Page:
Just keep trying, once you get the timing right then your thumbs will remember what you did.
As far as power, my Cap is seriously overpowered (da50 on a 14lb plane) and if I hold too much power it falls out pretty quickly so I have to back off once the spin starts. On the Extra, I need full power (3w70 at 21lbs).
Both wind up really faster but the winner is the Cap. I can get it going so fast that it is falling very slowly where the Extra goes just as fast but dropping like a stone so I tend to do all mine really high up and let them come down. To get out, drop power to almost nothing, center everything, level out add power and fly away. After some practice you will be able to stop the spin where you want it. I like ending into a Harrier for the last 50 feet or so
IMAC NorthEast Regional Director
i have tried it the 2nd way you described and as you say, sometimes it works some times it doesnt, if i remember i will try your other way and see what happens
Thanks very much bubbagates. I will keep trying this weekend till i get it right.
One thing I did forget to mention is you almost always want the left wing up, that way engine/prop torque help the spin. I've been playing with the Extra on using reverse rudder during the spin and releasing the ailerons to try not to get it to drop so fast but all it does is slow the spin once I get past a certain point.
I did forget to mention that I have a WH 33% Edge540 and it just seems to fall right into it everytime with little to no effort on my part. A friend has the 28% version of the same plane and his does the same thing and both can really get moving and almost stop dropping with the right amount of power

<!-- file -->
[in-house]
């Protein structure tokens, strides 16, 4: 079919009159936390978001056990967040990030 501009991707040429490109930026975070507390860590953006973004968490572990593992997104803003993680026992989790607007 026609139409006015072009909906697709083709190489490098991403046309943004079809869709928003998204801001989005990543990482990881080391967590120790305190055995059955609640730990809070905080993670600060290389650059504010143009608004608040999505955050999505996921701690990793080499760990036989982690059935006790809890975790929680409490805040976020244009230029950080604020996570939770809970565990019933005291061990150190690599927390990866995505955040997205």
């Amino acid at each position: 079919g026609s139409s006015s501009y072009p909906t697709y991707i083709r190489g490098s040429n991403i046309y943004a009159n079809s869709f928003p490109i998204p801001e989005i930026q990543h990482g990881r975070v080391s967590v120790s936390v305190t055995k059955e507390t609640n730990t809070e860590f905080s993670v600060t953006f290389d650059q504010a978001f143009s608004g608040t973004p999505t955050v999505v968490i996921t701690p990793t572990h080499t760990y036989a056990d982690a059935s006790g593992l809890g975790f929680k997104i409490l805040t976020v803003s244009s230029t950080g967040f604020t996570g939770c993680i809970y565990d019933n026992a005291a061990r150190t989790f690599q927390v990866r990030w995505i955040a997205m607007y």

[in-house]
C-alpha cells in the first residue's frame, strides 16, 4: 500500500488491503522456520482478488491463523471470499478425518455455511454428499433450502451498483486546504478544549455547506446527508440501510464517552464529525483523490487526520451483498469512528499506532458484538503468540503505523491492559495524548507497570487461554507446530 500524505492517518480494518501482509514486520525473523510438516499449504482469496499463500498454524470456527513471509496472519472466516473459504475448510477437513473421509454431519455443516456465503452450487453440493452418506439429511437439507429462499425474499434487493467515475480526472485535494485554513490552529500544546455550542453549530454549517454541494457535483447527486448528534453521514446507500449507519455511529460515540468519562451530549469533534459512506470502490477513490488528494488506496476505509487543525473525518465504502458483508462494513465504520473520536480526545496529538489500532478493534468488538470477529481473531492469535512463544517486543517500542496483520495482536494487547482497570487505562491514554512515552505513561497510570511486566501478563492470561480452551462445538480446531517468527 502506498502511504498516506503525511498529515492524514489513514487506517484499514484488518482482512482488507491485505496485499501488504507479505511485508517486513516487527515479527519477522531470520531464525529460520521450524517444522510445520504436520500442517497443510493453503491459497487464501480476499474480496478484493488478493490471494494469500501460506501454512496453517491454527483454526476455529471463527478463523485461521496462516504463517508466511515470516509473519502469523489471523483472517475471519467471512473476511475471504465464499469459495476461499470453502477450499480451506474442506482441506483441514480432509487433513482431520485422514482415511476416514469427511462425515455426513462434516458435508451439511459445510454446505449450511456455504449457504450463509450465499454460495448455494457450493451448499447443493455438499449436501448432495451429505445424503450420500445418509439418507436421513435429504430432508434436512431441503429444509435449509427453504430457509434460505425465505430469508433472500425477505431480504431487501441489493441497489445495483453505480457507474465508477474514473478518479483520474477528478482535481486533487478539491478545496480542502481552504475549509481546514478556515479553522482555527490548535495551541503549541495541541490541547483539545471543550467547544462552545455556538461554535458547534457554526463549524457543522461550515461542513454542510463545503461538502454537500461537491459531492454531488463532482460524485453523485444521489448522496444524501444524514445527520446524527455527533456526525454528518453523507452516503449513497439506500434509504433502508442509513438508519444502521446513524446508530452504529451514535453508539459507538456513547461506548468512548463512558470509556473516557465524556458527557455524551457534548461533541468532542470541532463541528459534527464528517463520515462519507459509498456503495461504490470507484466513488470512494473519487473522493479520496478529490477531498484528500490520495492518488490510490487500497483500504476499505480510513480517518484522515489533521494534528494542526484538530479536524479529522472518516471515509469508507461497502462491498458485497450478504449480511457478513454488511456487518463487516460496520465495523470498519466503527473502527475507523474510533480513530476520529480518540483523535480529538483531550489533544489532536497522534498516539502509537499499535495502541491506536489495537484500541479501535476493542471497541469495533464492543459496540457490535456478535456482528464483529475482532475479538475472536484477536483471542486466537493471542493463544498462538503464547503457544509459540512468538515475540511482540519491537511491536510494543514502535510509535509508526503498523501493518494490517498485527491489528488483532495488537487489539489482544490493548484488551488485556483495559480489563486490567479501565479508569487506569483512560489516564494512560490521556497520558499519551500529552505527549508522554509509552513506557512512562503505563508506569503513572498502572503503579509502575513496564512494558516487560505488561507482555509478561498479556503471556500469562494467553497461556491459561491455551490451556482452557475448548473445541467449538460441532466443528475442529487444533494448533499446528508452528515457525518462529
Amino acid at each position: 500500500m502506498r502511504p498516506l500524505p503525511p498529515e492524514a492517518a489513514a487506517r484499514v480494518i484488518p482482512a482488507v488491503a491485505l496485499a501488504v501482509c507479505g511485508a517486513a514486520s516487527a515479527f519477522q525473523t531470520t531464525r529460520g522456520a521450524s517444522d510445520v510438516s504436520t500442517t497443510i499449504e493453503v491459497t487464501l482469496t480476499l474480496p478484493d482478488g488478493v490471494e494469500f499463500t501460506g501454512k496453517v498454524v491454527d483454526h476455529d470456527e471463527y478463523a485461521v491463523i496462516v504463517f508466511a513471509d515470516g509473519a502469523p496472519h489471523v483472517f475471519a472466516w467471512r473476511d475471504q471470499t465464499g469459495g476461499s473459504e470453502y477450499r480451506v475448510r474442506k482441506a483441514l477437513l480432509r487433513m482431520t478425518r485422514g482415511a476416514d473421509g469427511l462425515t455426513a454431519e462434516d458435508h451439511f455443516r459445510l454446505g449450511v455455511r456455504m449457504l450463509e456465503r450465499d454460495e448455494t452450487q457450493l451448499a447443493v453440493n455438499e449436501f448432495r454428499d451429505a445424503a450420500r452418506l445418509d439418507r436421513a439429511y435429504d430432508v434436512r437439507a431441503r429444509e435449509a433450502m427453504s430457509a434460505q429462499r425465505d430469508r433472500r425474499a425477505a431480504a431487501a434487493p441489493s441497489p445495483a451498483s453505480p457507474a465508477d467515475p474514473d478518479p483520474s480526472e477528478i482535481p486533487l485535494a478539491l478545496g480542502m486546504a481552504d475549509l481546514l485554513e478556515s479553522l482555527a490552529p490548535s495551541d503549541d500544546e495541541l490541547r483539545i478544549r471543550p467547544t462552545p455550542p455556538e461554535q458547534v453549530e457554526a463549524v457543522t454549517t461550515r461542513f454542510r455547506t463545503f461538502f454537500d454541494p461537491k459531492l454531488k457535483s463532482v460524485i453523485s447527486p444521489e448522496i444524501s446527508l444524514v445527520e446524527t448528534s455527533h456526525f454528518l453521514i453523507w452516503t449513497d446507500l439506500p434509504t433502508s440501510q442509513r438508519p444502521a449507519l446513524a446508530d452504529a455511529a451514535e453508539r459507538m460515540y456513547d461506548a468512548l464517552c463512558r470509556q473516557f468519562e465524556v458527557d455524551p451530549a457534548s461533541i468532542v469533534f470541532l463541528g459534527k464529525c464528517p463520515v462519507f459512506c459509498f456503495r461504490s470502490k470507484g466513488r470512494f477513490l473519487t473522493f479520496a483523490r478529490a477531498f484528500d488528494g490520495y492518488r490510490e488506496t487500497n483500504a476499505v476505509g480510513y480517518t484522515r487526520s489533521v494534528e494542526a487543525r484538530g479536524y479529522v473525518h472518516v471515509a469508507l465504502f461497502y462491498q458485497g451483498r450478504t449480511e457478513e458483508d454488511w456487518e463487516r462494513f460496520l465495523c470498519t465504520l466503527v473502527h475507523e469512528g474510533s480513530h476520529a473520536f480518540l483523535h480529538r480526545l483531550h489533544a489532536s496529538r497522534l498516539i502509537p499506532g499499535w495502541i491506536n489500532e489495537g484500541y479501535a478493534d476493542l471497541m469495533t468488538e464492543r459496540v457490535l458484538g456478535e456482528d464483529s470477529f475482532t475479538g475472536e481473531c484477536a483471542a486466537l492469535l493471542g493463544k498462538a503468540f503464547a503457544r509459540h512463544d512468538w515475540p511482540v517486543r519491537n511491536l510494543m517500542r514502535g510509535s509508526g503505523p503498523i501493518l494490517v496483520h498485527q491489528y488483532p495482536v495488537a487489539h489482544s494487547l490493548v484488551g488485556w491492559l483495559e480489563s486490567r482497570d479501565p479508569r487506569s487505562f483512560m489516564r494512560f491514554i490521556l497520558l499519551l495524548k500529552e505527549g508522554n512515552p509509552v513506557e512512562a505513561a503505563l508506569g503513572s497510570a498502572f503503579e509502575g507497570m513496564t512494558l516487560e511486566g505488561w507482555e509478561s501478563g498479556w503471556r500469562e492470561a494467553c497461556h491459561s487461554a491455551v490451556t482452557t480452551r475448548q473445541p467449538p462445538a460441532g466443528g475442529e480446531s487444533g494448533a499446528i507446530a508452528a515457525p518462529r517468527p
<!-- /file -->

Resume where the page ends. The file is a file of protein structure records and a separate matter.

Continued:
For me it's best going straight out from me as I can easily see the top of the plane when I go vertical and the point where I add rudder once I push over the top. The key is to be at very low power going over the top and quickly but smoothly adding power and rudder BEFORE you are going straight down. That way the nose dropping through the horizon helps get the spin going.
Let us know how you guys make out. To me it's a beautiful maneuver and being able to consistently do it is a major goal of mine right now.
Now here is another one that is not really a 3D maneuver but is a thing of beauty. We all know how to tumble a plane but have you ever tried it from inverted using left rudder. Most people do it going straight up or in a climbing 45 degree knife edge